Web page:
Continental drama, in this era of Brexit negotiations, seems to be rarer and rarer on British stages. But, luckily, there are some venues which buck this parochial trend. The Gate Theatre in Notting Hill, with its current production of Jean-Pierre Baro’s Suzy Storck, is one such; another is the Orange Tree Theatre in Richmond. This Off-West End theatre, led by its artistic director Paul Miller, has an exceptional record in welcoming voices from the rest of Europe. This year, there have been plays from Germany and France, and now from the Netherlands.

Lot Vekemans is an award-winning Dutch playwright and novelist who has had major successes there and in Germany. Her play Gif (Poison) premiered at NTGent in the Ghent, Flemish Belgium, in 2009. It is set in the waiting room of a completely nondescript cemetery, with only a water cooler and a coffee machine, all given a suitably bare and frosty feel in Simon Daw’s sensitive design. Here a nameless man and woman meet: they are the bereaved parents of a little boy who was killed by a car nine years ago. They have been separated for some seven years, ever since he walked out on her on New Year’s Eve, without giving any explanation or any way of contacting him.

Now, she has reached out to him, getting his address from his mother, ostensibly because the cemetery has had some problems with contaminated soil—hence the play’s title—and plans to rebury 200 of the bodies in its care. But the title is also metaphoric, and the encounter of two people, who were once intimate and now are completely detached, explores the way that an unexpected tragic event can have a venomous effect on a relationship, resulting in a toxic contamination of the best human qualities and a paralysis of the will to change. Following such an emotional disaster, can anyone ever really move on?

Starting with the couple’s uneasy meeting, their personalities familiar to each other, yet also tentative, the long years of separation imposing a wary quality to their interactions, the 80-minute two-hander circles around their different experiences of catastrophic loss and slow-burning sadness. In Miller’s deeply felt production, Zubin Varla and Claire Price show how their characters have dealt with the worst thing that could have happened to them. He is a journalist who has relocated to Normandy and remarried, and now plans to write a book about his experience of loss, dotting Is and crossing Ts, and finding a full stop to the mess of emotions. She has remained disabled by loss, unable to forget or move on, moving through life as in a dream, dependent on sleeping pills and a succession of therapists.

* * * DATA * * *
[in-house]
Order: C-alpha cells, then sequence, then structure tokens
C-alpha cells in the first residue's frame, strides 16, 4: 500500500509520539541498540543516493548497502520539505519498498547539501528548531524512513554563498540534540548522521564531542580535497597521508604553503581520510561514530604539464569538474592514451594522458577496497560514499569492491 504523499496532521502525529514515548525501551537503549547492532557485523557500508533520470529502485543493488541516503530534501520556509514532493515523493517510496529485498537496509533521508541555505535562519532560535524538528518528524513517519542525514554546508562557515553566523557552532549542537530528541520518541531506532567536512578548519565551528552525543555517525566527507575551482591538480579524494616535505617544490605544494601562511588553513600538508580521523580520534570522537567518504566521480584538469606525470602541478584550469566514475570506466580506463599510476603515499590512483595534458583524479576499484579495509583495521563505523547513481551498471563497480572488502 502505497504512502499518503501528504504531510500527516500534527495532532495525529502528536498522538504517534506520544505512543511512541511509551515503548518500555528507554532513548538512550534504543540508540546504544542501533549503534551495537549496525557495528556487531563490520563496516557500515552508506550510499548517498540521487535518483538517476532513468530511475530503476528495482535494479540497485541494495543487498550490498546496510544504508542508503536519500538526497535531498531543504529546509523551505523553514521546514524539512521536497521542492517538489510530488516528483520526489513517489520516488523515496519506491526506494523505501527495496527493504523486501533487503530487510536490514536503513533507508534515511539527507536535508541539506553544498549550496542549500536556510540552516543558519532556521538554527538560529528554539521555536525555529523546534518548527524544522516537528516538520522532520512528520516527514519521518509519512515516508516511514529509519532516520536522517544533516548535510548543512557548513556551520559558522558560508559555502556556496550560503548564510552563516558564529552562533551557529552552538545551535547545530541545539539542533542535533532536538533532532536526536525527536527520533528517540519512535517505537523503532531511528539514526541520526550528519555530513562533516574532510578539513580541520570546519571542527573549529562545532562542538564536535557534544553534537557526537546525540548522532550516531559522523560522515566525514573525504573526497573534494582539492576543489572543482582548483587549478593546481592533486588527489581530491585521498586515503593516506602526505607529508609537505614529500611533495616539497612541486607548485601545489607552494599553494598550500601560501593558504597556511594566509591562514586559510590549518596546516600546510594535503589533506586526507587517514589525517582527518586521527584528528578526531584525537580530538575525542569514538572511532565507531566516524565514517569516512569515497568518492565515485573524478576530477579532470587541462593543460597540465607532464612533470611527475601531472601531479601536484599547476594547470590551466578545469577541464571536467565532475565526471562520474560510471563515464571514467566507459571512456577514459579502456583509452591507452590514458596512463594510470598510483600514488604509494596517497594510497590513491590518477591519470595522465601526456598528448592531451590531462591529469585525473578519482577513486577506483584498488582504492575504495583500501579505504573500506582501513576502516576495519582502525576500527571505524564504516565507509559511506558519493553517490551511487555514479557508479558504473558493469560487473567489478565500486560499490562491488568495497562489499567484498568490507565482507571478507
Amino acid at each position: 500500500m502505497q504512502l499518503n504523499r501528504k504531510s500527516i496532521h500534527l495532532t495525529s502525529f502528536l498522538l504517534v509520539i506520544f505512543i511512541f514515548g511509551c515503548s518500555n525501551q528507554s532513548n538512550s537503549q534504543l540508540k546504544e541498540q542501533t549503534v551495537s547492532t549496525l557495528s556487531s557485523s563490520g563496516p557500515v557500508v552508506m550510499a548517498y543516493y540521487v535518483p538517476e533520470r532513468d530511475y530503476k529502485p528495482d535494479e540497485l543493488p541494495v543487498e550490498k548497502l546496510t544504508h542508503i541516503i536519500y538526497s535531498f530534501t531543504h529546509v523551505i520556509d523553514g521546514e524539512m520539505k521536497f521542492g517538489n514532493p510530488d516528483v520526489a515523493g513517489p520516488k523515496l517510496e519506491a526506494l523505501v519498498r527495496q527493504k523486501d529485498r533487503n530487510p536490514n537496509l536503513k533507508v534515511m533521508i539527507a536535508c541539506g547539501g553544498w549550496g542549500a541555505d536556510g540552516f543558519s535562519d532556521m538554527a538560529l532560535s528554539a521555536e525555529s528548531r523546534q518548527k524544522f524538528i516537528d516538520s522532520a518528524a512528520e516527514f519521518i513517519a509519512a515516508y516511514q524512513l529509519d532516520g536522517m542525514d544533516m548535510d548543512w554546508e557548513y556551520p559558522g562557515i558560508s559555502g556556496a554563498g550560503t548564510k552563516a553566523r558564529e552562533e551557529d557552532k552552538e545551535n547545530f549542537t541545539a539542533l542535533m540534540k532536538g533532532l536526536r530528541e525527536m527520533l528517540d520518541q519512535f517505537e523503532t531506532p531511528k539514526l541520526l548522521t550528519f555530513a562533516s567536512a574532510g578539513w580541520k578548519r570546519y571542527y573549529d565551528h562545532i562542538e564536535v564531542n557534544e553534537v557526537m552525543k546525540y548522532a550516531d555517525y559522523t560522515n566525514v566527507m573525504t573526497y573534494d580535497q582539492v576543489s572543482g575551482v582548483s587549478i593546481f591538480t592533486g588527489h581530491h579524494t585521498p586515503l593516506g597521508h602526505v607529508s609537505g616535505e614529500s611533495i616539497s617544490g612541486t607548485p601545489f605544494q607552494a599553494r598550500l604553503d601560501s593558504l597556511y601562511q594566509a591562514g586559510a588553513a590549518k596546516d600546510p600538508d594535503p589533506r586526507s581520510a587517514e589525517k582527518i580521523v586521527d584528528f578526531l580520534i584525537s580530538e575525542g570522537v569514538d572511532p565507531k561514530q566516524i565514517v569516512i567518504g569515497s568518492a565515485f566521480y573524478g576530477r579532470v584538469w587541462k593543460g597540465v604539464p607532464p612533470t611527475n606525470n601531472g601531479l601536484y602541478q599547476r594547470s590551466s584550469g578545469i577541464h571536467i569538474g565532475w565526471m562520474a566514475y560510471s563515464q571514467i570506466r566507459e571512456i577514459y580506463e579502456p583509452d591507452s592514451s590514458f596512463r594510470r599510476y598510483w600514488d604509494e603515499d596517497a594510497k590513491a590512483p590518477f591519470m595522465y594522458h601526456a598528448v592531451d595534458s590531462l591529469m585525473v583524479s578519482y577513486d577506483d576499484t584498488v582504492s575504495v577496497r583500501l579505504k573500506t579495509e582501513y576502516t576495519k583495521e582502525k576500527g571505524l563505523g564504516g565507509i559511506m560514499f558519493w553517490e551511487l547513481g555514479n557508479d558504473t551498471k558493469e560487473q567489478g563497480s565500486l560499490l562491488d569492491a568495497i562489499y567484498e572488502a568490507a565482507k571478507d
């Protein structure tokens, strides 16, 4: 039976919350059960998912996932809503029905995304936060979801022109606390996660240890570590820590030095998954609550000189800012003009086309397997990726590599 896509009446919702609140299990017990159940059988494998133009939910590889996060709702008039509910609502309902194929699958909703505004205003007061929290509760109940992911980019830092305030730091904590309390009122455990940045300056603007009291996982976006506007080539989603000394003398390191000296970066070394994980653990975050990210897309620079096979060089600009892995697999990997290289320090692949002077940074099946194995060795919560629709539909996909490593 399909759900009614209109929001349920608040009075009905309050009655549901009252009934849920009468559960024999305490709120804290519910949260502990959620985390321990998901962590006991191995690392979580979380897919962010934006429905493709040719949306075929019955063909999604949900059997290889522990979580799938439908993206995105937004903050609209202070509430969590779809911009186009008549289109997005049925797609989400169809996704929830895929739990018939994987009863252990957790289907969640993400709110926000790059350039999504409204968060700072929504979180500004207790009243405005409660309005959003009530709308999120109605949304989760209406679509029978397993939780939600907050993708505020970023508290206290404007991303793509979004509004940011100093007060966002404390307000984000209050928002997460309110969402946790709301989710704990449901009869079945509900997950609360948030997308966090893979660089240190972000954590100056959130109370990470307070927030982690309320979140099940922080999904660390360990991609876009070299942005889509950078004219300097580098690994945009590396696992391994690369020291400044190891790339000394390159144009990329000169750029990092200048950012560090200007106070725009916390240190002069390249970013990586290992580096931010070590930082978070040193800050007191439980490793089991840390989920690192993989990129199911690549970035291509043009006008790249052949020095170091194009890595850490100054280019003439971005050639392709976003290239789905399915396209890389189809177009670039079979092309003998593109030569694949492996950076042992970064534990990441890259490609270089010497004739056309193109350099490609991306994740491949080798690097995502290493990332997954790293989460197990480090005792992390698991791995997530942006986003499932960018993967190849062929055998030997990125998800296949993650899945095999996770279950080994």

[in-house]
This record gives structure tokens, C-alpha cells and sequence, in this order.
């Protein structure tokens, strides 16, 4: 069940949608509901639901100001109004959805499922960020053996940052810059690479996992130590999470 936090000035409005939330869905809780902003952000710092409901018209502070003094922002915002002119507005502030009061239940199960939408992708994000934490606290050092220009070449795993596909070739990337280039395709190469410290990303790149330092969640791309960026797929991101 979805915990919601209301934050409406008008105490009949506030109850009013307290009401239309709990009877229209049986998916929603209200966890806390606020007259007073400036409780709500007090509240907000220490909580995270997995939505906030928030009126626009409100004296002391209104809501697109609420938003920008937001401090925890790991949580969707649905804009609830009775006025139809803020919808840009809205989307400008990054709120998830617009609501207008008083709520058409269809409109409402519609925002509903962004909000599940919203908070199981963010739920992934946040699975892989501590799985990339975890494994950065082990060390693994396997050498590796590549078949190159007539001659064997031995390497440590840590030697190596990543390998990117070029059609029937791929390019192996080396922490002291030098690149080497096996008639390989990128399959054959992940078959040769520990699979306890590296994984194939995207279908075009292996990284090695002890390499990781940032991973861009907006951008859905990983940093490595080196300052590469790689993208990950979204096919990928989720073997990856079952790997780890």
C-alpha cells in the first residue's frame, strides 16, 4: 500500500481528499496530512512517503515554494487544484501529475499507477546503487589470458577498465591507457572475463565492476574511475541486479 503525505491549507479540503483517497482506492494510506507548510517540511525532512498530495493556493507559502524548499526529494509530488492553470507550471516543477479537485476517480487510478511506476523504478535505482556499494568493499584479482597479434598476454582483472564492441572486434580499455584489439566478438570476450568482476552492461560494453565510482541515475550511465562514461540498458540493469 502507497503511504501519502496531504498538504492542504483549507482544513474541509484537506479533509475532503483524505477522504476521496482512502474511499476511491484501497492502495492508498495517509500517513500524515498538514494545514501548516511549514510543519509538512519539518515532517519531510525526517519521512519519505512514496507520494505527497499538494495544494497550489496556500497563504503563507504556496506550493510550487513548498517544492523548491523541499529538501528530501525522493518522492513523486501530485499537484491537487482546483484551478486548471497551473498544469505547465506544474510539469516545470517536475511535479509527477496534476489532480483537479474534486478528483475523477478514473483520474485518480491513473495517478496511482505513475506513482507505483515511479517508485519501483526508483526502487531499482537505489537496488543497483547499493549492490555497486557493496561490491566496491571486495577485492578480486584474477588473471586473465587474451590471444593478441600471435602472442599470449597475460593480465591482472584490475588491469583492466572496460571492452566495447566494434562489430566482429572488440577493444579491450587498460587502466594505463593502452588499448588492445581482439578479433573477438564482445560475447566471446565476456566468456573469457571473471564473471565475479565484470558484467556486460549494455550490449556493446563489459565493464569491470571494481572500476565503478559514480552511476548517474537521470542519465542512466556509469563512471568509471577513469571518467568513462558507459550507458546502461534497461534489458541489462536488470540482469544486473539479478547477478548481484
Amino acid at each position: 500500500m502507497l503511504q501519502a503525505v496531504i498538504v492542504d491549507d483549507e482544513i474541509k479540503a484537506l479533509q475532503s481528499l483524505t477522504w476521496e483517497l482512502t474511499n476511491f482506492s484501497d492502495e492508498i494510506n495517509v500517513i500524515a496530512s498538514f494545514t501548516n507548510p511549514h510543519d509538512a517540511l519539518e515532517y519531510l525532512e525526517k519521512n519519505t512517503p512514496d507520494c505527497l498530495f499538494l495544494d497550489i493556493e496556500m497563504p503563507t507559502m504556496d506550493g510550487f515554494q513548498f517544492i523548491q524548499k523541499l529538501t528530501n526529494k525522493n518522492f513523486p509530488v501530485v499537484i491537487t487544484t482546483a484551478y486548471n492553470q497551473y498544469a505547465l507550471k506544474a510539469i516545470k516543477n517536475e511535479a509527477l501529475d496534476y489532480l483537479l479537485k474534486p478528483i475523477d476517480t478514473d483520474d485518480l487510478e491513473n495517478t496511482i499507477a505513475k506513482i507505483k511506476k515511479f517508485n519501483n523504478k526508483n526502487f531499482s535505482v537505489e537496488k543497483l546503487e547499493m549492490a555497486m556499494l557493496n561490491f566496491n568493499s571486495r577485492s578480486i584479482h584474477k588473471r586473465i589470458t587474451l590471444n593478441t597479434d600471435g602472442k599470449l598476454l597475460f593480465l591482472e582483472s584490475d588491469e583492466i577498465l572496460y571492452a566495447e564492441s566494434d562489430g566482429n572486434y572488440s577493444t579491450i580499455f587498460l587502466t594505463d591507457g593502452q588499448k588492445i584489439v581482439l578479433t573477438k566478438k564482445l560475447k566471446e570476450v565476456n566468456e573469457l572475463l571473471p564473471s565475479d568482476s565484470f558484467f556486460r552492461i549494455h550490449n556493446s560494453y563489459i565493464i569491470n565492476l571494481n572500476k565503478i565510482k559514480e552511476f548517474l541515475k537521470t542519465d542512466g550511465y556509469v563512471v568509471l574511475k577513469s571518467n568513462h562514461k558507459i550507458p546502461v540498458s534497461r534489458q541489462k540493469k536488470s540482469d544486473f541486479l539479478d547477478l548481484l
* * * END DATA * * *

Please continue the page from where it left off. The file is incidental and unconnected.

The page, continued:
For a while, Vekemans seems to suggest that the differences between He and She are all to do with gender. Men are more cerebral, women more emotional; He is closed in; She is still raw to the touch. Men fix things; women feel them. Men can move on; women are trapped. Men can kick the habit of grief; women are addicted. But gradually, along with a surprising plot twist, the two emerge more as individuals, and it’s their increasingly engaged interaction that builds up during the play’s later stages. Moving on may or may not be possible, but it needs personal contact rather than distance and silence to move forward. In one brief moment, the couple shares cheese and wine, and it almost feels like a small communion, a temporary blessing.

The cool blue color of the set enhances the coolness of Vekeman’s text, translated by Rina Vergano, which has a detached flavor all of its own. It’s more of chilly philosophical meditation, in which ideas about grieving and bereavement are discussed, rather than a full-on clash of egos, and both the roar of vicious emotion and the laxative of laughter are absent here. It is a slightly frosty play rather than a red-hot one, but the acting brings it alive. Varla is totally convincing as the anxious, articulate, well-grounded and apparently self-sufficient He, while Price is at first more flighty, more distracted and more generous with her smiles. Her personality changes, however, during the performance, and we end up with two people who are very much two sides of the same human coin. They are linked forever, and they know it. This study of emotional damage offers a severe, but satisfying evening.

This post originally appeared in Aleks Sierz on November 13, 2017, and has been reposted with permission.

This post was written by the author in their personal capacity.The opinions expressed in this article are the author’s own and do not reflect the view of The Theatre Times, their staff or collaborators.

This post was written by Aleks Sierz.

The views expressed here belong to the author and do not necessarily reflect our views and opinions.